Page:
A new method to more effectively detect autism spectrum disorders in children has been developed by researchers at the University of Waterloo. The new method is based on the analytical and detailed observation of the gaze of children in front of people’s faces.
The researchers, who published their own study on Computers in Biology and Medicine, noticed that children with an autism spectrum disorder scan the face of people differently than children without autism.
In the course of the experiments, the researchers analyzed the reactions of 17 children with an autism spectrum disorder and 23 neurotypical children when they were shown photographs of faces on a screen. The eyes of the children were traced by a special infrared system that also analyzed the iris.
By analyzing how the children moved their eyes and scrutinized the faces as well as the ways in which the eye moved, the researchers were able to establish the presence of an autism spectrum disorder. It is a method that according to the authors could be very useful also because the current approaches, as specified by Mehrshad Sadria, one of the authors of the study, are not very suitable for children and are subject to errors.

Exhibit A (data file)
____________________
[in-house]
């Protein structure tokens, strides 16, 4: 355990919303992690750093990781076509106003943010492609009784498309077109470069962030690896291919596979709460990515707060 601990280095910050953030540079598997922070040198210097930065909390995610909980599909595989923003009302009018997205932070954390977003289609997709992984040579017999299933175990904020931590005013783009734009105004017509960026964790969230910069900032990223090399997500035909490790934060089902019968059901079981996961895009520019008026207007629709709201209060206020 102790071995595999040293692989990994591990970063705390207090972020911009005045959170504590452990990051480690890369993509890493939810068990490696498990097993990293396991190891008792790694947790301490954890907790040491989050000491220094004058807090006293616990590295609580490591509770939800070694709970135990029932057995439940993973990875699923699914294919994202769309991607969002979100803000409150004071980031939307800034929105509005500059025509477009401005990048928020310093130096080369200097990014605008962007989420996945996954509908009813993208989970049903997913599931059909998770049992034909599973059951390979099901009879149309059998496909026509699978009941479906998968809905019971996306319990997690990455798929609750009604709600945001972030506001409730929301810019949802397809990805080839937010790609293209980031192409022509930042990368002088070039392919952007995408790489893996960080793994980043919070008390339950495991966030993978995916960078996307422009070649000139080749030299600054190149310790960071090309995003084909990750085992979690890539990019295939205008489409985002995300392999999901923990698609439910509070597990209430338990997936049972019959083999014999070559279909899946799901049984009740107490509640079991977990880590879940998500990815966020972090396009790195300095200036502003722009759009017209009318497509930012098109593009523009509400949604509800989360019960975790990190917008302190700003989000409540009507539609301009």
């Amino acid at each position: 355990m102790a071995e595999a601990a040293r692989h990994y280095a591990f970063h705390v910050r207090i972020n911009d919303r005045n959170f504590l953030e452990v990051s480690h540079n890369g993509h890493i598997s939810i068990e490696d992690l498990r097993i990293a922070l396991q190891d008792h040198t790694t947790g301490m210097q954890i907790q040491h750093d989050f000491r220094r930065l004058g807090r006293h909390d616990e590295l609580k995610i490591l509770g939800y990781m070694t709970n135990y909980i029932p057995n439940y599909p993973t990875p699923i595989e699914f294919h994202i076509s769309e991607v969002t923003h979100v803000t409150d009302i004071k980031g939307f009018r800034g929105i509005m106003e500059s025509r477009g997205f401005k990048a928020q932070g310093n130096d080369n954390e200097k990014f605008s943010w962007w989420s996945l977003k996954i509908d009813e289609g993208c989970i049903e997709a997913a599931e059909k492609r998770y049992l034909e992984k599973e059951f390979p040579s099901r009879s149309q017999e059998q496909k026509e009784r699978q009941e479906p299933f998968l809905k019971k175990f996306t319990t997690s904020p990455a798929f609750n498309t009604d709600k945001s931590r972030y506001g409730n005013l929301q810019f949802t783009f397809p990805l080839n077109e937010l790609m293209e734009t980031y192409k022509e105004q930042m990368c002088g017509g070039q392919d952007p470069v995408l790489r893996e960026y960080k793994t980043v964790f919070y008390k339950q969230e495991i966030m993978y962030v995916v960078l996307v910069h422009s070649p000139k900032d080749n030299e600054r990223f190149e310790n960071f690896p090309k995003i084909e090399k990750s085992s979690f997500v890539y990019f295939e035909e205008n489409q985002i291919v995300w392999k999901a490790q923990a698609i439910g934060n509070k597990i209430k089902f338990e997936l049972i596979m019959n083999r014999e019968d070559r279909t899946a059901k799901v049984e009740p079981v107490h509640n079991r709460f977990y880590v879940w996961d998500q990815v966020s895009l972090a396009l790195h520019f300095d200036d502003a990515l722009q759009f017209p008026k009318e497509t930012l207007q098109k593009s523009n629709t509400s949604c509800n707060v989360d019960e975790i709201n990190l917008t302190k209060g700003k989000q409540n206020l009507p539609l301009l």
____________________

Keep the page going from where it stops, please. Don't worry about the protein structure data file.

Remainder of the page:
“Our technique is not just about behavior or whether a child concentrates on the mouth or the eyes, but it is about how a child looks at everything,” says Anita Layton, professor of applied mathematics, pharmacy and biology at Waterloo and another author of the study.
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